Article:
The 4 Principles Of Drying Your Home After A Water Damage Incident

So you left your bathroom tap running while you were rushing to answer a phone call, upon your return you find that THE SINK HAS OVERFLOWN causing quite a flood in your house.  The tile flooring and walls are wet, the carpeting outside the bathroom is wet, and so is some of your nearby furniture.

Now, if you are like most people you have grabbed all the towels in your house and have thrown them on the floor to absorb all the water you can, you have plugged in your multi-speed household fan to help dry the areas and are wondering what you should do next.

Well, depending on the severity and extent of the water damage you will likely need to contract a property restoration company to professionally address the situation. However whether you try to do the drying yourself or you hire a company to do it,  the basic principles of drying will be required.

The 4 Principles of Drying:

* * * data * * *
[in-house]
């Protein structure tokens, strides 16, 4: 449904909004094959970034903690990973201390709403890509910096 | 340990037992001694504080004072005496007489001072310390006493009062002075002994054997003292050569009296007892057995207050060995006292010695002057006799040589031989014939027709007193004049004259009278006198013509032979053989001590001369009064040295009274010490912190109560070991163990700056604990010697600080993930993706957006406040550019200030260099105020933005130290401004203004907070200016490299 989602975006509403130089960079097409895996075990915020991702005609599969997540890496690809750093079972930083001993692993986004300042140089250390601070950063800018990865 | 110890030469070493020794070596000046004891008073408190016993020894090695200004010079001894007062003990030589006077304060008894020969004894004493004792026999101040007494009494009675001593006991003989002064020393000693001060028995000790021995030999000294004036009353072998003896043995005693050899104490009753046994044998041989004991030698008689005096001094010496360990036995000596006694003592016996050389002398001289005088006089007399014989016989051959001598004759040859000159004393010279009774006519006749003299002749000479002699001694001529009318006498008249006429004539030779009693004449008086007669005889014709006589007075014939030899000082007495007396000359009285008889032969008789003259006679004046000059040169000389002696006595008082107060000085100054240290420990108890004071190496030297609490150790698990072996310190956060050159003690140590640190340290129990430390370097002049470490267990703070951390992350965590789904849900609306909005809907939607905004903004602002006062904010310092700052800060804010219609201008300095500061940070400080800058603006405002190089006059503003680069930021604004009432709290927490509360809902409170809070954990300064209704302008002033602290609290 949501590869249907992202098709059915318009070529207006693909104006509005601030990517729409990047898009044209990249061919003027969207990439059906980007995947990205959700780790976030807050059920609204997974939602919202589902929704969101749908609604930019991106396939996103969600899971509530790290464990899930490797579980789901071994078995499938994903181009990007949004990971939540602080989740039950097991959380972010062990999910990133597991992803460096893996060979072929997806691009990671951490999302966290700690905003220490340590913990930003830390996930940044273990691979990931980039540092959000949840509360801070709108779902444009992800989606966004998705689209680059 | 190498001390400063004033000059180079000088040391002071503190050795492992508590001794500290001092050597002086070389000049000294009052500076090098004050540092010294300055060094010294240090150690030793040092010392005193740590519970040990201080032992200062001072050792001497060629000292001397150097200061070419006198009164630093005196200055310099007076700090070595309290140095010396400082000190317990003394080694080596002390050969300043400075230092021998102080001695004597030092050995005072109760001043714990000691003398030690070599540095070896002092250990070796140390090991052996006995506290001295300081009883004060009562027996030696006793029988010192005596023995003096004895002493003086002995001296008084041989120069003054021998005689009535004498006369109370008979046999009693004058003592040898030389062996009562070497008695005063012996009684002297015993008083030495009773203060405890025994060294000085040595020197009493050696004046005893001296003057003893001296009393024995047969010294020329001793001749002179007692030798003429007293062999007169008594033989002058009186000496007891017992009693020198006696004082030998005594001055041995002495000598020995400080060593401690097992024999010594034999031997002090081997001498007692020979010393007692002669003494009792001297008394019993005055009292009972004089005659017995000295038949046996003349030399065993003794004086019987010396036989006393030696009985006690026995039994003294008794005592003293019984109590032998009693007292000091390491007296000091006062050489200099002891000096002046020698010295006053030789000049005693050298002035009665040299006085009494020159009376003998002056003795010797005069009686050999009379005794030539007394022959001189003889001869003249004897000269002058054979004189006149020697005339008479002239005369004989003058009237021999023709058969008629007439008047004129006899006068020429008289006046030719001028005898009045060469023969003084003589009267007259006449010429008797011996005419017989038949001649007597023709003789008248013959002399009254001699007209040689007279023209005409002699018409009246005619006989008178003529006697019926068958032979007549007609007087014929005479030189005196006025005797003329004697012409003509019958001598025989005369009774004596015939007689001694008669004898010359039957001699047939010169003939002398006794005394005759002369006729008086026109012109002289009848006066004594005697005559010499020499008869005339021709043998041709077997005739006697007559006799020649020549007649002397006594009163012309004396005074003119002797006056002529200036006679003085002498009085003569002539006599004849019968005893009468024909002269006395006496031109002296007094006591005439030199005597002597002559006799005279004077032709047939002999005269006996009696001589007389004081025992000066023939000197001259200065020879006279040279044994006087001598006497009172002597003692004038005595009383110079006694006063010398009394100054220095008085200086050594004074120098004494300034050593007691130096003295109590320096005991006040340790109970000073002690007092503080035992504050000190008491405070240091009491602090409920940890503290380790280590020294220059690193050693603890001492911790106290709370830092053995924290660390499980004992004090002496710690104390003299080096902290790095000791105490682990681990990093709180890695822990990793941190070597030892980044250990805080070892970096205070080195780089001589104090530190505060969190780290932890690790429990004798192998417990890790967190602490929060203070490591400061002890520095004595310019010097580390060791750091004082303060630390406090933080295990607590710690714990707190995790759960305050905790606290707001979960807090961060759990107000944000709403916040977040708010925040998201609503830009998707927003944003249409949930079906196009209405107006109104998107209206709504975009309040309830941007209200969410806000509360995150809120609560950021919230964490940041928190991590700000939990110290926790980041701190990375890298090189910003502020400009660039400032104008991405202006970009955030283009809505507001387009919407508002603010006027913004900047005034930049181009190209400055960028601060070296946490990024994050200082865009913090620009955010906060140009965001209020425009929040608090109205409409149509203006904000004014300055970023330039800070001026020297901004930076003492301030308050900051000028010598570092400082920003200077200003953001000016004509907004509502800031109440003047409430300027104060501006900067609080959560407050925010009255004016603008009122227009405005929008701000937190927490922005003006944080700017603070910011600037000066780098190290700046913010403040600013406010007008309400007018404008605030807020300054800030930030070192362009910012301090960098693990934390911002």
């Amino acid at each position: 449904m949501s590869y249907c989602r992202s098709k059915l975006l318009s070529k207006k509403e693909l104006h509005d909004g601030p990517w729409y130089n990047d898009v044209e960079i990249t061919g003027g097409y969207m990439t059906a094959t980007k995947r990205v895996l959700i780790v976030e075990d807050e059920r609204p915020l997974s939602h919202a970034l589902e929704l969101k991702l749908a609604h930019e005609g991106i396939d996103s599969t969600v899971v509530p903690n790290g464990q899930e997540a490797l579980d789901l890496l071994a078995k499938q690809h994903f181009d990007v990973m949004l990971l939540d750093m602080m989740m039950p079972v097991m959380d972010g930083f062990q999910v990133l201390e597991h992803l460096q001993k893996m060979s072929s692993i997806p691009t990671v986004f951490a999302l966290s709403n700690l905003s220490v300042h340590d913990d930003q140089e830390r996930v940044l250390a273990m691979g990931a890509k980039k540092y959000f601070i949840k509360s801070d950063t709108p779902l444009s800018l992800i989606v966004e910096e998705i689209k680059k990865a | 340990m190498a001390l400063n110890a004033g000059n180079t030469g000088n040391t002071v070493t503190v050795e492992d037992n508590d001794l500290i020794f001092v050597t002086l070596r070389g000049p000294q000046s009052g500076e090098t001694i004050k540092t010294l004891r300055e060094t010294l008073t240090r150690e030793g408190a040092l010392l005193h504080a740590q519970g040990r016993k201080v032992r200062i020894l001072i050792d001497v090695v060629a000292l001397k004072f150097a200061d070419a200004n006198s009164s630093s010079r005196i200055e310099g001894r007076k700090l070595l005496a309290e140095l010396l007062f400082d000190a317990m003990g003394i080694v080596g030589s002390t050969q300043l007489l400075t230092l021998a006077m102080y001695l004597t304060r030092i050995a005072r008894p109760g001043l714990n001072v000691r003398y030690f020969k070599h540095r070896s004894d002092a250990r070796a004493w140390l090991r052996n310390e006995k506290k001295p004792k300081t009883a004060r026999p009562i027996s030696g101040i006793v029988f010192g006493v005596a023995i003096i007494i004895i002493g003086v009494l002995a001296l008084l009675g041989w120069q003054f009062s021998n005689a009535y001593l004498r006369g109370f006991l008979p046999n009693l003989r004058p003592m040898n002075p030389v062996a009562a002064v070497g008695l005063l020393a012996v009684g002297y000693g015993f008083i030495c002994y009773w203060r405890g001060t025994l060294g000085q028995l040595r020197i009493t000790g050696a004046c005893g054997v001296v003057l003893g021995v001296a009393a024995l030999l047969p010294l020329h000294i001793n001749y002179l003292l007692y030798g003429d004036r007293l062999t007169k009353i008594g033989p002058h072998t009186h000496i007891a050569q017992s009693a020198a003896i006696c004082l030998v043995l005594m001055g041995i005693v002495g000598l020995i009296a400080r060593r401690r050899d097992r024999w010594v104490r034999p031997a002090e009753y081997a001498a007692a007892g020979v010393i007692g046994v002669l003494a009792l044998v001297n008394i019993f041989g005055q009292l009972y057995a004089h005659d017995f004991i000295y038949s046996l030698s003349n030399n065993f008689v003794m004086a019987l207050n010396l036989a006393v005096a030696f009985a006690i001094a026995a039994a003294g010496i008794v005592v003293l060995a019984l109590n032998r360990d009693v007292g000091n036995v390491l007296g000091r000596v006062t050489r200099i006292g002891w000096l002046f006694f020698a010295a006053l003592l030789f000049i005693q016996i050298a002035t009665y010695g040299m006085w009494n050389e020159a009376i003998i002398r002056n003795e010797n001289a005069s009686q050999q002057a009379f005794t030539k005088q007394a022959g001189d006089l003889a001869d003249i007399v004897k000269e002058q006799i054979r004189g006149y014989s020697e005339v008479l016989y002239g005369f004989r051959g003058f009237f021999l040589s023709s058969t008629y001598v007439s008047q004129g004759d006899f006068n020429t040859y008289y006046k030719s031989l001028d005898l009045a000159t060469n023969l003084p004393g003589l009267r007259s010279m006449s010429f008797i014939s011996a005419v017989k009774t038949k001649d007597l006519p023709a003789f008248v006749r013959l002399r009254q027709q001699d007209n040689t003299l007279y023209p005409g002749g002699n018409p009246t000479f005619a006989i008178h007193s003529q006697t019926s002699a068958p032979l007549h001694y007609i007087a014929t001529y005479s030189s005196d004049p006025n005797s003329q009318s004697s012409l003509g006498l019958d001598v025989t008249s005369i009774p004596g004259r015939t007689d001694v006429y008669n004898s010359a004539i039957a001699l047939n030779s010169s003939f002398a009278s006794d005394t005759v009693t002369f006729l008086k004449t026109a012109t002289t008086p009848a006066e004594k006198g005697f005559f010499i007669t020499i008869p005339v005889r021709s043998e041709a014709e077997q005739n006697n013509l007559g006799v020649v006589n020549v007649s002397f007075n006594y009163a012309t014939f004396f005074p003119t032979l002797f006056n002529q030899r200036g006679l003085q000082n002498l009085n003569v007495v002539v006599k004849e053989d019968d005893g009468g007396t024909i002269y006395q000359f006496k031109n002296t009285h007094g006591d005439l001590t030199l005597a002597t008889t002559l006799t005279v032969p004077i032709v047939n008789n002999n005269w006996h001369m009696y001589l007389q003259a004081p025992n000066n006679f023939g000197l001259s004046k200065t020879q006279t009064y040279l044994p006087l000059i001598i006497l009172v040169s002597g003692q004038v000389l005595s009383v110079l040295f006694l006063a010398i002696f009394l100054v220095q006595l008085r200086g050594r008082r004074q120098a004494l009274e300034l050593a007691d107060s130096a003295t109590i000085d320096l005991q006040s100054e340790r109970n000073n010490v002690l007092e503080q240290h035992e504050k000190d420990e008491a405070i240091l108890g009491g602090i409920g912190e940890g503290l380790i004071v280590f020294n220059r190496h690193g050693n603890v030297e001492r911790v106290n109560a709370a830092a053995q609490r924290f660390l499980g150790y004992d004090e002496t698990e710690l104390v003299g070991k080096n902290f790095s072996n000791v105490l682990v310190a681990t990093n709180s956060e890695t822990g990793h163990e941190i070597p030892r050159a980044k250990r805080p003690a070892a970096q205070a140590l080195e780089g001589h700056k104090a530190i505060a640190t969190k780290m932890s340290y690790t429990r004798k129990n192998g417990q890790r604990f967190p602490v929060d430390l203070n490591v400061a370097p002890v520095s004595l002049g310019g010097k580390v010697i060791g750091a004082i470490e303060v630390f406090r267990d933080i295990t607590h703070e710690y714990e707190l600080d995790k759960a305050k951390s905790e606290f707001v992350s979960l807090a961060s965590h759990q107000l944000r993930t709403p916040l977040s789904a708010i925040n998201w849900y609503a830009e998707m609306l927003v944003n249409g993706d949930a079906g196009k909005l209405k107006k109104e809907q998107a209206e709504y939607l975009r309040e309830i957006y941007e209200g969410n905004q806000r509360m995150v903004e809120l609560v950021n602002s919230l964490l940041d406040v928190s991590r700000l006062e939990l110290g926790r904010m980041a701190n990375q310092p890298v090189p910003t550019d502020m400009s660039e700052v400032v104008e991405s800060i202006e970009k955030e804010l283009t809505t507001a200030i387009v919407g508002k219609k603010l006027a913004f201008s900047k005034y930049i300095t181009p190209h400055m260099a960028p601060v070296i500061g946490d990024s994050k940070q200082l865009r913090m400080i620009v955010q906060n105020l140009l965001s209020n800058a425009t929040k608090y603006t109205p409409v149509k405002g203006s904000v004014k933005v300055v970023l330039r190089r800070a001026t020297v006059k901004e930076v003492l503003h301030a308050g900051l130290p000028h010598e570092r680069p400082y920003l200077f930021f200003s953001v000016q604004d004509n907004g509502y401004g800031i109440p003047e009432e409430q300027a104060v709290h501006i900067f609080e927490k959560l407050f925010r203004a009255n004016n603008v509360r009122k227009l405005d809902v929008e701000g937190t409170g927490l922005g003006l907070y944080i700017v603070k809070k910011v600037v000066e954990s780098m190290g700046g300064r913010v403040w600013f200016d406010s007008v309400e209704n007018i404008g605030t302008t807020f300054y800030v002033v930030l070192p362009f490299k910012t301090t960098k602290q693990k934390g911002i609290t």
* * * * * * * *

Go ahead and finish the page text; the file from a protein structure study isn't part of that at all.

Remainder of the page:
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Safety Gear You Should Use When Taking on Restoration Projects In Your Home

We can all agree that both you and your family’s safety is most important when considering taking on a property restoration project. However, this is one aspect that is largely overlooked by the amateur restorer.

So before you start your project you should assess the situation and think of what safety gear you may need; more commonly referred to as PPE (personal protective equipment).

Every different restoration project will have a different set of PPE that should be considered. For example, a simple drywall and painting project may require only minimum PPE such as a dust mask and eye protection, but more involved property restoration projects such as a Category-3 water damage loss would require you equip a much more serious set of PPE.

Some examples of PPE include:

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